Graphic Novels & Comic Books Book Reviews (page 3)

DEAR CREATURE by Jonathan Case
FICTION & LITERATURE
Released: Oct. 1, 2011

"A funny, bizarre, unexpected pleasure that gives a creature from the depths heart and soul as well as a happy ending."
A mutant submariner pines for a surface girl trapped in a prison of her own making. Read full book review >
HABIBI by Craig Thompson
GRAPHIC NOVELS & COMIC BOOKS
Released: Sept. 1, 2011

"A mature—in all its meanings—glimpse into a world few Westerners are at home with, and Thompson is respectful throughout."
Thompson (Good-Bye, Chunky Rice, 2006, etc.) returns after a five-year absence with a graphic novel that is sure to attract attention—and perhaps even controversy. Read full book review >

RAT CATCHER by Andy Diggle
GRAPHIC NOVELS & COMIC BOOKS
Released: Jan. 19, 2011

"Diggle's (The Losers: Book Two, 2010, etc.) taut, fast-moving narrative and Ibañez's in-your-face, Will Eisner-like artwork combine in a remarkably entertaining tale."
A rat catcher catches rats (informers) for the mob, but in this dark graphic novel it's an art to separate the rats from the cats. Read full book review >
THE BEST AMERICAN COMICS 2010 by Neil Gaiman
GRAPHIC NOVELS & COMIC BOOKS
Released: Oct. 15, 2010

"Every year seems to raise the bar."
Another star-studded anthology grapples with the challenge of whether comics can survive respectability. Read full book review >
X'ED OUT by Charles Burns
GRAPHIC NOVELS & COMIC BOOKS
Released: Oct. 1, 2010

"The narrative builds to a revelatory climax that falls far short of a conclusion, implying the unstated, 'To be continued…'"
This graphic novel is more like an apocalyptic hallucination. Read full book review >

DANTE’S DIVINE COMEDY by Seymour Chwast
GRAPHIC NOVELS & COMIC BOOKS
Released: Sept. 1, 2010

"An achievement kindred to R. Crumb's Genesis (2009), though less literal and more compressed."
In his first graphic novel, one classic artist channels another. Read full book review >
BODY WORLD by Dash Shaw
Kirkus Star
by Dash Shaw, illustrated by Dash Shaw
GRAPHIC NOVELS & COMIC BOOKS
Released: April 13, 2010

"Not for kids or repressively mature adults, but a real kick for those in between."
A graphic novel that seems not only to expand the possibilities of the form but explode them. Read full book review >
THE BEST AMERICAN COMICS 2009 by Charles Burns
GRAPHIC NOVELS & COMIC BOOKS
Released: Oct. 8, 2009

"One of the more recent additions to the Best American Series has established itself as one of the most valuable."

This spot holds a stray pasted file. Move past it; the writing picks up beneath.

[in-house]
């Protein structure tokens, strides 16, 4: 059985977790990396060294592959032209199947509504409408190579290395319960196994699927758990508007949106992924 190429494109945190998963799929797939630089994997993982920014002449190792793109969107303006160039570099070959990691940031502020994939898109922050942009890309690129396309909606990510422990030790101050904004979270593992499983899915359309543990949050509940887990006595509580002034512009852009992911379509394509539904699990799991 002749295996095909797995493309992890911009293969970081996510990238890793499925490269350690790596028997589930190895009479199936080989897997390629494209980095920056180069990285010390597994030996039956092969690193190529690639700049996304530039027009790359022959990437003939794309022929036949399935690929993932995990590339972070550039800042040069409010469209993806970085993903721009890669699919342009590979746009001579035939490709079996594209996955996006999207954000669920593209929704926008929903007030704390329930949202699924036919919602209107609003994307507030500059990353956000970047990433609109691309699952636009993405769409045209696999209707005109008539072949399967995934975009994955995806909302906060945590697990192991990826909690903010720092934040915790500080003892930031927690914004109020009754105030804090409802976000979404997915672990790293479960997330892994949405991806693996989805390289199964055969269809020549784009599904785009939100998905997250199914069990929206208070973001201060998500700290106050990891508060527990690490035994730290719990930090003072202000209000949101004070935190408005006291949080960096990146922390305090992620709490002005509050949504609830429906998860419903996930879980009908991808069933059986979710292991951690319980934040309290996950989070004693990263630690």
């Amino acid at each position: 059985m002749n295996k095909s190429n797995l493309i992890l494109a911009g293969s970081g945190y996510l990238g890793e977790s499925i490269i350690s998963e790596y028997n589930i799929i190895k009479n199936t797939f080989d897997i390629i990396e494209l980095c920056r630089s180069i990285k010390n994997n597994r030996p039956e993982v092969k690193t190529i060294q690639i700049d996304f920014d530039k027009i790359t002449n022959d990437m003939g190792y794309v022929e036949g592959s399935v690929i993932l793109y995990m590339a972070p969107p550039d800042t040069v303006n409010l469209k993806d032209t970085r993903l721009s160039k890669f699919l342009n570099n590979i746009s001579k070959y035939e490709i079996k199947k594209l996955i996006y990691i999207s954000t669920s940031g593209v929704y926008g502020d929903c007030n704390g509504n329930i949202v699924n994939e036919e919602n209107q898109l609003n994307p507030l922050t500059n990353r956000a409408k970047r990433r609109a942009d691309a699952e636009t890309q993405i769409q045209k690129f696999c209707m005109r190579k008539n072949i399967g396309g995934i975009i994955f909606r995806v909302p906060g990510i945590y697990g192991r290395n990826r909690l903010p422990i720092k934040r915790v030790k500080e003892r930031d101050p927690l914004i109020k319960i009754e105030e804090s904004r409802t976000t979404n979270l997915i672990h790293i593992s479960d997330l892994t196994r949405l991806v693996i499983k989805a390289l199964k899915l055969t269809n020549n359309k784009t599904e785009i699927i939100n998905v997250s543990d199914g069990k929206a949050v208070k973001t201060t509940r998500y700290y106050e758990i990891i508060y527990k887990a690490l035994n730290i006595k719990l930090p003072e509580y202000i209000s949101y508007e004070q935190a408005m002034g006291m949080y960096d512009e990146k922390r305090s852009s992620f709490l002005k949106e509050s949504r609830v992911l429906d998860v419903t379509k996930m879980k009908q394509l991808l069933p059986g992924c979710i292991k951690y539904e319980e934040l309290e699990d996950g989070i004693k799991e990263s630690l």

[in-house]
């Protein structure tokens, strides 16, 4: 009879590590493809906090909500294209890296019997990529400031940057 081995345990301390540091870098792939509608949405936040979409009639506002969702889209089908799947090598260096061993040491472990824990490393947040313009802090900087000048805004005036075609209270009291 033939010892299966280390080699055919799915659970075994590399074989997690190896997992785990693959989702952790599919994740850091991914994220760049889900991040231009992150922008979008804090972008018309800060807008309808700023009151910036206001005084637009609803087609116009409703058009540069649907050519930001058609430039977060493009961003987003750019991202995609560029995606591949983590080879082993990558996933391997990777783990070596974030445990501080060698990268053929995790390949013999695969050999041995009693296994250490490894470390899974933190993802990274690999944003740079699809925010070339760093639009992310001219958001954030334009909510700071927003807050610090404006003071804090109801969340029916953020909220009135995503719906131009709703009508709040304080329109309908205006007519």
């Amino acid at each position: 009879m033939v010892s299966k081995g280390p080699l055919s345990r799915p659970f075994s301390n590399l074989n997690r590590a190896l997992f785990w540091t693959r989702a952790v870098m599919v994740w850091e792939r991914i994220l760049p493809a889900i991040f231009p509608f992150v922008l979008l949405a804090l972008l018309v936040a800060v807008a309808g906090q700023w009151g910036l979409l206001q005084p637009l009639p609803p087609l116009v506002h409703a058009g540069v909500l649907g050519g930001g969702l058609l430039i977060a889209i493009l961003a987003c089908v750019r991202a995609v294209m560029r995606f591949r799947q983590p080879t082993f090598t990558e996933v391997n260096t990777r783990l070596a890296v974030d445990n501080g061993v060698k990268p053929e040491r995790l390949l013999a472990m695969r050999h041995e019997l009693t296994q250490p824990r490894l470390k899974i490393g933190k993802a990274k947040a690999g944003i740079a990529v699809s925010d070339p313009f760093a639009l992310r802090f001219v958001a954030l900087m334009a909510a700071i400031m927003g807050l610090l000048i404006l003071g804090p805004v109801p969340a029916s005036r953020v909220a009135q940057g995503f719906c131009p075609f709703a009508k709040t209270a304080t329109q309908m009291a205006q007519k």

Annual anthology finds the state of graphic narrative in robust health. Read full book review >
ASTERIOS POLYP by David  Mazzucchelli
GRAPHIC NOVELS & COMIC BOOKS
Released: June 2, 2009

"A visual and even philosophical stunner."
Even by the standards of the graphic novel, this cosmic epic pushes the creative envelope. Read full book review >
BRITTEN AND BRÜLIGHTLY by Hannah Berry
GRAPHIC NOVELS & COMIC BOOKS
Released: April 1, 2009

"This isn't just inspired comics artistry, its inspired artistry."
The graphic novel is treated as film noir in this deftly written, visually stunning debut. Read full book review >
IN THE FLESH by Koren Shadmi
GRAPHIC NOVELS & COMIC BOOKS
Released: Feb. 3, 2009

"Not for the squeamish or literal-minded, but in a genre whose artists routinely test all sorts of boundaries, this debut collection obliterates them."
A debut collection of ten short graphic narratives from Israel native Shadmi. Read full book review >
BREAKDOWNS by Art Spiegelman
GRAPHIC NOVELS & COMIC BOOKS
Released: Oct. 7, 2008

"Fans of graphic novels in general and Spiegelman in particular will savor this."
A reissue of the graphic artist's early, little-seen volume shows his formative work, while an extensive forword and afterword provide autobiographical context. Read full book review >
Kirkus Interview
Frank Bruni
March 31, 2015

Over the last few decades, Americans have turned college admissions into a terrifying and occasionally devastating process, preceded by test prep, tutors, all sorts of stratagems, all kinds of rankings, and a conviction among too many young people that their futures will be determined and their worth established by which schools say yes and which say no. In Where You Go Is Not Who You’ll Be, New York Times columnist Frank Bruni explains why, giving students and their parents a new perspective on this brutal, deeply flawed competition and a path out of the anxiety that it provokes. “Written in a lively style but carrying a wallop, this is a book that family and educators cannot afford to overlook as they try to navigate the treacherous waters of college admissions,” our reviewer writes. View video >